“Have you ever had one? I heard they can be salty or sweet.”
“Yes, I had one with Nutella and strawberries once.” Josh and Margot and I drove down to Richmond because Margot wanted to go to the Edgar Allan Poe museum. We ate lunch at a café downtown and that’s what I had.
Kitty’s eyes go big and greedy. “I hope that’s the kind her mom makes.” Then she dashes off, I guess to find her pajamas in the laundry room downstairs.
I pick up Kitty’s stuffed pig and cuddle it in my arms. So even my nine-year-old sister has plans on a Friday night. If Margot was here, we’d be going to the movies with Josh, or stopping by the cocktail hour at the Belleview retirement home. If my dad was home, I could maybe get up the courage to take his car or have him drop me off, but I can’t even do that.
After Kitty gets picked up, I go back to my room and organize my shoe collection. It’s a little early in the season to switch out my sandals for my winter shoes, but I go ahead and do it because I’m in the mood. I think about doing my clothes too, but that’s no small undertaking. Instead I sit down and write Margot a letter on stationery my grandma bought me in Korea. It’s pale blue with a border of fluffy white lambs. I talk about school, and Kitty’s new teacher, and a lavender skirt I ordered from a Japanese website that I’m sure she’ll want to borrow, but I don’t tell her any of the real things.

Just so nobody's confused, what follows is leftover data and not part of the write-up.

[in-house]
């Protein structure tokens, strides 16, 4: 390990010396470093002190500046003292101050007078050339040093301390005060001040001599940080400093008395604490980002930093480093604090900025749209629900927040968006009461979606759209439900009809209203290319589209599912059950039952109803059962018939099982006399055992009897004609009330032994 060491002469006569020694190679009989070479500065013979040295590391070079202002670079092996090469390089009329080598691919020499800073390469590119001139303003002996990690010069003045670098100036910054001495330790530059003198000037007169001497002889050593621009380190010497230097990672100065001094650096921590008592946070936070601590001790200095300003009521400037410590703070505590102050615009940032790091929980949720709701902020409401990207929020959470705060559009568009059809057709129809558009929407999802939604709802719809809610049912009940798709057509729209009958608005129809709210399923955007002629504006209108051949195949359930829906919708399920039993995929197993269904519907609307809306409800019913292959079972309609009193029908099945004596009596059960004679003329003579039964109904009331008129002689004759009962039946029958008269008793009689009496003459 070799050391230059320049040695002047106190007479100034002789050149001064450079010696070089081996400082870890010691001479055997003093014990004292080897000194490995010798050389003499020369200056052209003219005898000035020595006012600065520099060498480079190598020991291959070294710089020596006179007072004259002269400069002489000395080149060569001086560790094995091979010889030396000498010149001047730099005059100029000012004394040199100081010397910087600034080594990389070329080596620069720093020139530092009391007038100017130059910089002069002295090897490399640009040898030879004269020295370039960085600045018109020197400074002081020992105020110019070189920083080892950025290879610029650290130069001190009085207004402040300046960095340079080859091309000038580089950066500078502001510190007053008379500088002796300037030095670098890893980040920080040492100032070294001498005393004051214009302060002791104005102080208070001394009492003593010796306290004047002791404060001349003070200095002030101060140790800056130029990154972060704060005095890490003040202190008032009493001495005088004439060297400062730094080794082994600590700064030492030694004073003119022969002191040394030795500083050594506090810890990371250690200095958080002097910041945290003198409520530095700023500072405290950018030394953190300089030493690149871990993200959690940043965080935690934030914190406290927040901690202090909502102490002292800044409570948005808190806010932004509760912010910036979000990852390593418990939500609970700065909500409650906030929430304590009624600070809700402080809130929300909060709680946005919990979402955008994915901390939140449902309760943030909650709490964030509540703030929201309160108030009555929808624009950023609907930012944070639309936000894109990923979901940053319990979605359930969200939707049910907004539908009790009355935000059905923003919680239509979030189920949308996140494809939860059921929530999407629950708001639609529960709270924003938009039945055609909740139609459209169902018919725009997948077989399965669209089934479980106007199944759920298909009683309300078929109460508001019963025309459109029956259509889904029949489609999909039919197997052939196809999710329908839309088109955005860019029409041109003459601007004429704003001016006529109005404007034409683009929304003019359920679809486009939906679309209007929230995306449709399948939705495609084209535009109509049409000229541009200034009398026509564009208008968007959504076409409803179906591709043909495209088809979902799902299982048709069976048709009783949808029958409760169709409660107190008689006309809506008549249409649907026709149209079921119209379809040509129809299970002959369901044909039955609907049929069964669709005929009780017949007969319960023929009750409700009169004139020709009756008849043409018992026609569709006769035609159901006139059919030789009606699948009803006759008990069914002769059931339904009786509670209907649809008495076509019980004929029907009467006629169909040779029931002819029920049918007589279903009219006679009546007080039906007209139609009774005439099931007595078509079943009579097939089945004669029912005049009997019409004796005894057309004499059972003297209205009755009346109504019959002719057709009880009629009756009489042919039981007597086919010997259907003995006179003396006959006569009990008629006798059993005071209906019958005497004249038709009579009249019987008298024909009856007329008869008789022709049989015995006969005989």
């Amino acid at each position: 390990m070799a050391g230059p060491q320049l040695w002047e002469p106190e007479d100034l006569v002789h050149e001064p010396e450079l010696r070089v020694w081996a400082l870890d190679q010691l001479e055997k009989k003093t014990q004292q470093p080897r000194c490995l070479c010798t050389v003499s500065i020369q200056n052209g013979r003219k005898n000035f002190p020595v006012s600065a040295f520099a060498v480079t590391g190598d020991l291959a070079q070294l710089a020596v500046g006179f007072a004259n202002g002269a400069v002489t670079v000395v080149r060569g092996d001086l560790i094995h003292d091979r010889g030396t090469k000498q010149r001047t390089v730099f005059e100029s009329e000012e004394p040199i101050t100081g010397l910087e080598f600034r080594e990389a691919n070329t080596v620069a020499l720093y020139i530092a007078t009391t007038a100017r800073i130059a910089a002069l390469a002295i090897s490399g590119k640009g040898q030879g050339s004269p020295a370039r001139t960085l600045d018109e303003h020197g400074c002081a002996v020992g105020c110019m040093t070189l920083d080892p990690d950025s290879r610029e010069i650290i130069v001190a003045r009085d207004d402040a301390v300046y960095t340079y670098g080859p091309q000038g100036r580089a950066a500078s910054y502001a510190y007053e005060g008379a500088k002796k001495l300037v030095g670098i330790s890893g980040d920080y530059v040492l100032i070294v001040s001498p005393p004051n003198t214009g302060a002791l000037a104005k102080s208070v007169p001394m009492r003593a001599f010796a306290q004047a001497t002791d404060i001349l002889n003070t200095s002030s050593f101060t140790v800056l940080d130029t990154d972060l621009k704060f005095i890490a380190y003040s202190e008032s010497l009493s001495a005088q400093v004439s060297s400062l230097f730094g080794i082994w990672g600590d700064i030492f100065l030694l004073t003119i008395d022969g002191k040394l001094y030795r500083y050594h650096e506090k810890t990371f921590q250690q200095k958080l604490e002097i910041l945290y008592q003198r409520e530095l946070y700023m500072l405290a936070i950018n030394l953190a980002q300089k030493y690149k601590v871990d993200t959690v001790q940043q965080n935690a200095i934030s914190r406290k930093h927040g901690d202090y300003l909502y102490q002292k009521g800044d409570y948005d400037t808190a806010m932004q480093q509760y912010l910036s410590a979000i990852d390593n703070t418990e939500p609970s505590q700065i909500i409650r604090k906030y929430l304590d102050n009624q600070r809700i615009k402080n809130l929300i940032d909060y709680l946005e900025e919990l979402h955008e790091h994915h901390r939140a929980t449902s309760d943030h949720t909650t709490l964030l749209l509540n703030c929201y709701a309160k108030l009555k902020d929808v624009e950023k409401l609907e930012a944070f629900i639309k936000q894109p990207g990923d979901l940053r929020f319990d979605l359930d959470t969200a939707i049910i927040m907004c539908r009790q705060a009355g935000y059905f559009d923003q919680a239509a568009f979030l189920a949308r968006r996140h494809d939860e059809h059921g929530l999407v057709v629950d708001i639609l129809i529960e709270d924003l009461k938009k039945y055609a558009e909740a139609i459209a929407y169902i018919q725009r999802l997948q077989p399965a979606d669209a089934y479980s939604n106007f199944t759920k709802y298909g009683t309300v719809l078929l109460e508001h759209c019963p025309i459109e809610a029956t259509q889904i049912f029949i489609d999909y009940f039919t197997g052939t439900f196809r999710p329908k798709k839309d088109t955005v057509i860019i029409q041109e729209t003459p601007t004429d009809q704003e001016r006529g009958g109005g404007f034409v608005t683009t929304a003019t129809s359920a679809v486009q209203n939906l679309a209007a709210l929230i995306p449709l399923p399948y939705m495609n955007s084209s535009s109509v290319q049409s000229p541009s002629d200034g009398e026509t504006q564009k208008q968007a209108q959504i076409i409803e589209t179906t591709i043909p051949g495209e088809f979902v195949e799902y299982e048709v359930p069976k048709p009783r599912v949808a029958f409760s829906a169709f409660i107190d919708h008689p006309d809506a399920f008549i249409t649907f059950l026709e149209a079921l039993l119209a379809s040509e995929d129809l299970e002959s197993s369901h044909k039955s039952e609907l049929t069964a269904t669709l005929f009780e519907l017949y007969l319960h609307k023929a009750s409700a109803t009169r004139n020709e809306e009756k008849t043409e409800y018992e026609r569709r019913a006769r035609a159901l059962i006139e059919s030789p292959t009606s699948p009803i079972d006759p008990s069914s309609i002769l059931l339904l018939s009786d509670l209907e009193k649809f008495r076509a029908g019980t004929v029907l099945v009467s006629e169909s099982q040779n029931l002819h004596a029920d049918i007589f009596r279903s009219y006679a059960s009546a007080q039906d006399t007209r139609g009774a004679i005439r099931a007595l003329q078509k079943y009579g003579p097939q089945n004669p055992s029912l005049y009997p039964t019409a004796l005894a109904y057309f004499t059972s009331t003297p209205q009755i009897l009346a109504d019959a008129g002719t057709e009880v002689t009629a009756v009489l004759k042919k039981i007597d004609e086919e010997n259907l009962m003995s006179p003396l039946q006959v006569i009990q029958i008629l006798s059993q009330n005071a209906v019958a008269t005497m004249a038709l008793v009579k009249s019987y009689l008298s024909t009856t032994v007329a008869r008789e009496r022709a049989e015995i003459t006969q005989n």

I miss her so much. Nothing’s the same without her. I’m realizing now that the year is going to be a lonely one, because I don’t have Margot, and I don’t have Josh, and it’s just me alone. I have Chris, but not really. I wish I’d made more friends. If I had more friends, maybe I wouldn’t have done something as stupid as kiss Peter K. in the hallway and tell Josh he’s my boyfriend.
I WAKE UP TO THE sound of the lawn mower.
It’s Saturday morning and I can’t fall back to sleep, so now I’m lying in my bed staring at my walls, at all the pictures and things I’ve saved. I’m thinking I want to shake things up. I’m thinking maybe I should paint my room. The only question is, what color? Lavender? Cotton-candy pink? Something bold, like turquoise? Maybe just an accent wall? Maybe one marigold wall, one salmon pink. It’s a lot to consider. I should probably wait for Margot to come home before I make such a momentous decision. Plus I’ve never painted a room before, and Margot has, with Habitat for Humanity. She’ll know what to do.
On Saturdays we usually have something good for breakfast, like pancakes or frittata with frozen shredded potato and broccoli. But since there’s no Kitty and no Margot, I just eat cereal instead. Who ever heard of making pancakes or frittata for just one person? My dad’s been awake for hours; he’s outside mowing the lawn. I don’t want to get roped into helping him do yard work, so I make myself busy in the house and clean the downstairs. I Swiffer and DustBust and wipe the tables down, and all the while my wheels are turning about how I’m going to get myself out of this Peter K. situation with even a sliver of dignity. The wheels turn and turn, but no good solutions come to mind.